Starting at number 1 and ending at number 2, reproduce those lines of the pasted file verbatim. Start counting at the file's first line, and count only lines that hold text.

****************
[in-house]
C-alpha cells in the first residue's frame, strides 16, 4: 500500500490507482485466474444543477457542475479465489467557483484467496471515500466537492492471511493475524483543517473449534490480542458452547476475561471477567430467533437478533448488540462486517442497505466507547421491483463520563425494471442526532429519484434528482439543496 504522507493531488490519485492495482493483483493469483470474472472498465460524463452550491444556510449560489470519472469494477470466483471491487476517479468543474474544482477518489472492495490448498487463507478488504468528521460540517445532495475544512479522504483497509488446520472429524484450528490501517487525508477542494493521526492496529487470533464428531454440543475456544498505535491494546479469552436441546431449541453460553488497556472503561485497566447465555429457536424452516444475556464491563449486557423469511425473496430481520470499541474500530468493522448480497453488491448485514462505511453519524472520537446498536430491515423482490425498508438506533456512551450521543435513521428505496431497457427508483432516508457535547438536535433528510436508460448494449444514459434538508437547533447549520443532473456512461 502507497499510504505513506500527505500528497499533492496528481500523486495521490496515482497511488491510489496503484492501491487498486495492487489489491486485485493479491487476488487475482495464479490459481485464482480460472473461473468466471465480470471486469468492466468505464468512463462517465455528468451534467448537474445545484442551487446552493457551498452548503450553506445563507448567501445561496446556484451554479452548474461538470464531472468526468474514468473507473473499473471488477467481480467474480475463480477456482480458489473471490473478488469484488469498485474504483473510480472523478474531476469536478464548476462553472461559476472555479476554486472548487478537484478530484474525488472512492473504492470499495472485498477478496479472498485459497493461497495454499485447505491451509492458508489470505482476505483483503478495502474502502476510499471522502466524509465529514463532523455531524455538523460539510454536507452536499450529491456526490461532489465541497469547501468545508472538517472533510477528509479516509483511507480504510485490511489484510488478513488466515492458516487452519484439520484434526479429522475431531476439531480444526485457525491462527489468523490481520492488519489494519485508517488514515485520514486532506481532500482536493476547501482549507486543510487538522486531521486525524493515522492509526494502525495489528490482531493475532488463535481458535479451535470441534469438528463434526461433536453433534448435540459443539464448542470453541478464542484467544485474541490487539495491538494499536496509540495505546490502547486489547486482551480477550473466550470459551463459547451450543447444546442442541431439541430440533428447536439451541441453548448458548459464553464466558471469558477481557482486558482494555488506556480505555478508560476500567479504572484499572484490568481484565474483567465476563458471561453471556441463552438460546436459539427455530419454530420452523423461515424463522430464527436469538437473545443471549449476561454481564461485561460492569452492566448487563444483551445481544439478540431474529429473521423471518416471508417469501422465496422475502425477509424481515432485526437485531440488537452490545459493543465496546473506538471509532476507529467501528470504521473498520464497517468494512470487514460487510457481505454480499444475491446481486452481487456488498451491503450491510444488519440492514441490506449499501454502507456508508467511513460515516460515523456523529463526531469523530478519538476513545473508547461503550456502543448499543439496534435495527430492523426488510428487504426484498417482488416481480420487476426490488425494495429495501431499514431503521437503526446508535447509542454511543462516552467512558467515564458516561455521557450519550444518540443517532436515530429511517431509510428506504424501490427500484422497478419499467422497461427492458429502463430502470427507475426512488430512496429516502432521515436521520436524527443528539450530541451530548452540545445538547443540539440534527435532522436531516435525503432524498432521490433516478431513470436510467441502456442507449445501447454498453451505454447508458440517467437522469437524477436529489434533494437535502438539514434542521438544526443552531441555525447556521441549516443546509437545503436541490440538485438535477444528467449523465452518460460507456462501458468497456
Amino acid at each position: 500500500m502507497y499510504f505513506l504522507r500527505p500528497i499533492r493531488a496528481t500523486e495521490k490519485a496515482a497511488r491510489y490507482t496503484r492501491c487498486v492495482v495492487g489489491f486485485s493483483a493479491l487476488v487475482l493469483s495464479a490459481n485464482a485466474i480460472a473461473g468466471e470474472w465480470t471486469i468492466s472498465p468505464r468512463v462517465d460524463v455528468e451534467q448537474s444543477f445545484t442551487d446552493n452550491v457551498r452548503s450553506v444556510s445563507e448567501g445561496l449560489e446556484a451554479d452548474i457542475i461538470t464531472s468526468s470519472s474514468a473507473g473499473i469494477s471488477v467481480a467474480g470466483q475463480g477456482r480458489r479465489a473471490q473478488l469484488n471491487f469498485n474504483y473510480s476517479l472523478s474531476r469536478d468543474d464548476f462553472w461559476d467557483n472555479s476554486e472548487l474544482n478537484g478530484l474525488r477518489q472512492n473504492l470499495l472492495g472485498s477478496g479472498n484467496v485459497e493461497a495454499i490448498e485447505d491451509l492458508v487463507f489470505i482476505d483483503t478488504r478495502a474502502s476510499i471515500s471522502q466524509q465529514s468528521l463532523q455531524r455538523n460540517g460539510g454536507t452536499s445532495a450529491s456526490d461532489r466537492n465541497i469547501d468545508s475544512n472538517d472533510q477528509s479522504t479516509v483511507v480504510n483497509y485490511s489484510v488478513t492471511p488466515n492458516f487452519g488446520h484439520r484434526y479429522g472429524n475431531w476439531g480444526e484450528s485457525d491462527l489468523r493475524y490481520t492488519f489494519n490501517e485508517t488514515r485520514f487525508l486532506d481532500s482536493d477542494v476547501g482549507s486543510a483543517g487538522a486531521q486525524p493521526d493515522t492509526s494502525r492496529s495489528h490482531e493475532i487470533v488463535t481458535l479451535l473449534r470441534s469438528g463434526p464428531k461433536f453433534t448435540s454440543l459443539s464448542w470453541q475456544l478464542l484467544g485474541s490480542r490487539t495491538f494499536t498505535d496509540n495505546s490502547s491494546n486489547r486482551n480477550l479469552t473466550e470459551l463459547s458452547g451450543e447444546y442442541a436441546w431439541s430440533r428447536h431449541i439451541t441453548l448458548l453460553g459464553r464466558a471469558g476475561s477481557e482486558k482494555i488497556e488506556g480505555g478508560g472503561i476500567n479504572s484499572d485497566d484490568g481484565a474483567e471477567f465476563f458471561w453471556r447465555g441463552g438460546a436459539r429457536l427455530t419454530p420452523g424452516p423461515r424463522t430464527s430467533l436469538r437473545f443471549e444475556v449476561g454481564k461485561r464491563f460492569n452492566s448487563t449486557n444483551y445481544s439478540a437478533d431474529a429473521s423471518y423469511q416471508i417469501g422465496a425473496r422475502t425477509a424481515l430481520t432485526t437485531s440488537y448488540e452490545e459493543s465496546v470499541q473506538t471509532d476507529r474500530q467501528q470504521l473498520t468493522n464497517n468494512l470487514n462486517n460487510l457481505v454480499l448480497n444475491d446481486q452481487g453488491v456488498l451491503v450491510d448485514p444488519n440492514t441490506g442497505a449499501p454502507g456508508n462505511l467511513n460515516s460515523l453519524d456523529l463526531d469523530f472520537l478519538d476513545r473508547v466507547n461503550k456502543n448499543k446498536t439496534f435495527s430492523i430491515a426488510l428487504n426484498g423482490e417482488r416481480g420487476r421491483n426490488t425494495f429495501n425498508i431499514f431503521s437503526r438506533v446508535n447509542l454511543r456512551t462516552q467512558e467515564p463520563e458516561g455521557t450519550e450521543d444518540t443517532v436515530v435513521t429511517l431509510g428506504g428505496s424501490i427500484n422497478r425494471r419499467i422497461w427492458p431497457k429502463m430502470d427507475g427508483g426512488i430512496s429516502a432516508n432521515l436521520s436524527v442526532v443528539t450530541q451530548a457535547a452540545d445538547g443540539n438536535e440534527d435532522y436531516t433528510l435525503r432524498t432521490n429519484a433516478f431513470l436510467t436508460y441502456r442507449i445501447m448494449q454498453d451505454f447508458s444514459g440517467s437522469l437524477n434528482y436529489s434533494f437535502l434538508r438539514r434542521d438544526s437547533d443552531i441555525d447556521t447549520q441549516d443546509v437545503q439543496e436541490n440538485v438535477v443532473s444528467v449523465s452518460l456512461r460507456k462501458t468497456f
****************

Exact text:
[in-house]
C-alpha cells in the first residue's frame, strides 16, 4: 500500500490507482485466474444543477457542475479465489467557483484467496471515500466537492492471511493475524483543517473449534490480542458452547476475561471477567430467533437478533448488540462486517442497505466507547421491483463520563425494471442526532429519484434528482439543496 504522507493531488490519485492495482493483483493469483470474472472498465460524463452550491444556510449560489470519472469494477470466483471491487476517479468543474474544482477518489472492495490448498487463507478488504468528521460540517445532495475544512479522504483497509488446520472429524484450528490501517487525508477542494493521526492496529487470533464428531454440543475456544498505535491494546479469552436441546431449541453460553488497556472503561485497566447465555429457536424452516444475556464491563449486557423469511425473496430481520470499541474500530468493522448480497453488491448485514462505511453519524472520537446498536430491515423482490425498508438506533456512551450521543435513521428505496431497457427508483432516508457535547438536535433528510436508460448494449444514459434538508437547533447549520443532473456512461 502507497499510504505513506500527505500528497499533492496528481500523486495521490496515482497511488491510489496503484492501491487498486495492487489489491486485485493479491487476488487475482495464479490459481485464482480460472473461473468466471465480470471486469468492466468505464468512463462517465455528468451534467448537474445545484442551487446552493457551498452548503450553506445563507448567501445561496446556484451554479452548474461538470464531472468526468474514468473507473473499473471488477467481480467474480475463480477456482480458489473471490473478488469484488469498485474504483473510480472523478474531476469536478464548476462553472461559476472555479476554486472548487478537484478530484474525488472512492473504492470499495472485498477478496479472498485459497493461497495454499485447505491451509492458508489470505482476505483483503478495502474502502476510499471522502466524509465529514463532523455531524455538523460539510454536507452536499450529491456526490461532489465541497469547501468545508472538517472533510477528509479516509483511507480504510485490511489484510488478513488466515492458516487452519484439520484434526479429522475431531476439531480444526485457525491462527489468523490481520492488519489494519485508517488514515485520514486532506481532500482536493476547501482549507486543510487538522486531521486525524493515522492509526494502525495489528490482531493475532488463535481458535479451535470441534469438528463434526461433536453433534448435540459443539464448542470453541478464542484467544485474541490487539495491538494499536496509540495505546490502547486489547486482551480477550473466550470459551463459547451450543447444546442442541431439541430440533428447536439451541441453548448458548459464553464466558471469558477481557482486558482494555488506556480505555478508560476500567479504572484499572484490568481484565474483567465476563458471561453471556441463552438460546436459539427455530419454530420452523423461515424463522430464527436469538437473545443471549449476561454481564461485561460492569452492566448487563444483551445481544439478540431474529429473521423471518416471508417469501422465496422475502425477509424481515432485526437485531440488537452490545459493543465496546473506538471509532476507529467501528470504521473498520464497517468494512470487514460487510457481505454480499444475491446481486452481487456488498451491503450491510444488519440492514441490506449499501454502507456508508467511513460515516460515523456523529463526531469523530478519538476513545473508547461503550456502543448499543439496534435495527430492523426488510428487504426484498417482488416481480420487476426490488425494495429495501431499514431503521437503526446508535447509542454511543462516552467512558467515564458516561455521557450519550444518540443517532436515530429511517431509510428506504424501490427500484422497478419499467422497461427492458429502463430502470427507475426512488430512496429516502432521515436521520436524527443528539450530541451530548452540545445538547443540539440534527435532522436531516435525503432524498432521490433516478431513470436510467441502456442507449445501447454498453451505454447508458440517467437522469437524477436529489434533494437535502438539514434542521438544526443552531441555525447556521441549516443546509437545503436541490440538485438535477444528467449523465452518460460507456462501458468497456